The university is working in about 60 countries, including Brazil, Saudi Arabia and the United Arab Emirates.

UBC is planning a recruitment trip to Mexico, which he said is a fantastic partner and offers strong economic, cultural and tourism opportunities. “It’s international but it’s still close,” Andersen said.

The report praised the B.C. government’s “leadership role,” noting the province’s own strategy to sharply increase international student intake.

In the past 10 years alone, Canadian colleges and universities have more than doubled their cohort of foreign students to 225,000 in 2011. B.C. campuses get almost three out of 10 of that total.

According to the B.C. Council for International Education, there were more than 100,000 international students in B.C. in 2011-12, injecting more than $2 billion into the economy — up 17 per cent from 2010, according to a recent report by Roslyn Kunin and Associates, Inc.

Andersen noted international students also enhance UBC’s reputation, not just abroad but in North America. Both UBC and SFU say the U.S. is one of its most important sources for international students and offers “fantastic business opportunities for Canada.”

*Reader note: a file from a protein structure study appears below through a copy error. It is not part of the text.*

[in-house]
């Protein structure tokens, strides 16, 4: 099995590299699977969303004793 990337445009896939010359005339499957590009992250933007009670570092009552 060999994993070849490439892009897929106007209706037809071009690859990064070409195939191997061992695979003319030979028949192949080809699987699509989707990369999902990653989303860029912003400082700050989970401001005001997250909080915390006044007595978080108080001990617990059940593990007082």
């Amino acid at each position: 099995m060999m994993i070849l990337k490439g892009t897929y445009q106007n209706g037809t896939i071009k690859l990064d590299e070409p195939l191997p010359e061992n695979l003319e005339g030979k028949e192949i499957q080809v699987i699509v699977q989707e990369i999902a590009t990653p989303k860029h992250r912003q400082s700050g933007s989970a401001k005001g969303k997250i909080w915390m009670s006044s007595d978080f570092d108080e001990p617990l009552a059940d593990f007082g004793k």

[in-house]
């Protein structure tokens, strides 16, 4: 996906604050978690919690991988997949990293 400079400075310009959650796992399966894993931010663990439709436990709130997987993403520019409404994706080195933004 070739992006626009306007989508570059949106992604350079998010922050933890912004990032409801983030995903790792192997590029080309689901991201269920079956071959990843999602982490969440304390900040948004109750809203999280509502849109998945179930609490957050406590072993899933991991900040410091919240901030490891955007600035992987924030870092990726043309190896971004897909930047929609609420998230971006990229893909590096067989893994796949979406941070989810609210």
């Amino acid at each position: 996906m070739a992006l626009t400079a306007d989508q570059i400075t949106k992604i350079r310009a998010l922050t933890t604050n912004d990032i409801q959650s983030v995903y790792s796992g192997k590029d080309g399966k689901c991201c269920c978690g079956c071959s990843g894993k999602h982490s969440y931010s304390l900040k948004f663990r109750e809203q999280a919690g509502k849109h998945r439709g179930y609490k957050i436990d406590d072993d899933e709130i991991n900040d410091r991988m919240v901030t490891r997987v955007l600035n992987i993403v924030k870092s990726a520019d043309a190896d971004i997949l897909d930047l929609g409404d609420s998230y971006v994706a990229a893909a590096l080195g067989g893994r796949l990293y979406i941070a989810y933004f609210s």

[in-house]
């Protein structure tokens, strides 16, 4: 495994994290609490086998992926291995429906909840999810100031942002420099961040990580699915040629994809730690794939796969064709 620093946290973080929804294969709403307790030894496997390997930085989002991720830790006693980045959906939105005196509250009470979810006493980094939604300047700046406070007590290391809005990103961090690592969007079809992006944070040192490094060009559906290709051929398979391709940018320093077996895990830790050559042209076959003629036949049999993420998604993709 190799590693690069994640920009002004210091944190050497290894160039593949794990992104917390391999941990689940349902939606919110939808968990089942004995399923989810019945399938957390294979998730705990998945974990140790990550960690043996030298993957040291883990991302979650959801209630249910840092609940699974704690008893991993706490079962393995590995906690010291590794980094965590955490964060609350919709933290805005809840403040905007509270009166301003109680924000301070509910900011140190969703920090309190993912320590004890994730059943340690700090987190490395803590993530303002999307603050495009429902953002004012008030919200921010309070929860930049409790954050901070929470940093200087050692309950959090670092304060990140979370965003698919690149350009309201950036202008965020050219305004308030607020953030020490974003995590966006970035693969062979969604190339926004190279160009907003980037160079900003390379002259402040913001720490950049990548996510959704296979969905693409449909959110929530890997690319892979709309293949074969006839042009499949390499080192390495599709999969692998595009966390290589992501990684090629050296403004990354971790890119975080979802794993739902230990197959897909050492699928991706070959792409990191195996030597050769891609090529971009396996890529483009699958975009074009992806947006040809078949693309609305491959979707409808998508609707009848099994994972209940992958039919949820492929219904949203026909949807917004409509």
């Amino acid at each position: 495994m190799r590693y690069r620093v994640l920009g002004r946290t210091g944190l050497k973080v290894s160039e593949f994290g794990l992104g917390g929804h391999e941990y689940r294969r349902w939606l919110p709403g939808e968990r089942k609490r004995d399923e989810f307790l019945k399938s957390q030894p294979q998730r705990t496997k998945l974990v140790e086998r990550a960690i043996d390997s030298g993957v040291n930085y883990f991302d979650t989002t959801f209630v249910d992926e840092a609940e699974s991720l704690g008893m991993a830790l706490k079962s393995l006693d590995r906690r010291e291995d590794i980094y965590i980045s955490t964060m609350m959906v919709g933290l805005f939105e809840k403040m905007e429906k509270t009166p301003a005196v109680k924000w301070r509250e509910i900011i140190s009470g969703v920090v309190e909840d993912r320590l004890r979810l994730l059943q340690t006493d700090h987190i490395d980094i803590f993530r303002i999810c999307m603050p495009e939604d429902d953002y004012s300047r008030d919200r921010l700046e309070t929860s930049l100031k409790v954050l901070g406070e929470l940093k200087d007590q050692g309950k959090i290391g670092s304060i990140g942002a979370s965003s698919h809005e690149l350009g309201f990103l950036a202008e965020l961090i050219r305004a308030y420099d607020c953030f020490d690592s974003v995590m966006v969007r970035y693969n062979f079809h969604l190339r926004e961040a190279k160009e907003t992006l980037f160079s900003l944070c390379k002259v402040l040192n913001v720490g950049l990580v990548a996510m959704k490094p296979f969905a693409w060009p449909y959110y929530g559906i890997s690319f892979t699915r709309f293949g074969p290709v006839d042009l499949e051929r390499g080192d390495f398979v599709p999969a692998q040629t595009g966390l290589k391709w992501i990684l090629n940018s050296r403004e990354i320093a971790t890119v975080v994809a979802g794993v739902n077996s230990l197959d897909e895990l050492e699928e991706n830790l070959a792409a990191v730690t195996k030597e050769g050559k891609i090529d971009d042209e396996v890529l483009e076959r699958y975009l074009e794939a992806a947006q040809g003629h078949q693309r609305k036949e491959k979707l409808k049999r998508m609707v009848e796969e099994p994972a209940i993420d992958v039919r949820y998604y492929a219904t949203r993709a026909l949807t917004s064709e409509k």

SFU, for instance, is seeing rapid growth among international students from the American west coast, mainly because it is an NCAA sports school, said Bing Lee, SFU’s assistant director of new student enrolment and transition. He said SFU is also looking to recruit more students from Africa.

“It adds to the dynamic of being an undergrad,” Lee said. “It opens our eyes, having that experience working with undergraduate students from other parts of the world.”

The Harper government has drawn both praise and criticism for realigning Canada’s foreign policy to put a greater emphasis on trade, investment and recruiting skilled workers who can add to Canadian productivity.

One of the more controversial moves was to make the old Canadian International Development Agency a part of the expanded department of foreign affairs, trade and development. Aid officials have been directed to put more emphasis on aid projects that support Canadian investments abroad, especially in the huge mining industry.

Critics have argued that the moves have de-emphasized human rights and alleviating poverty.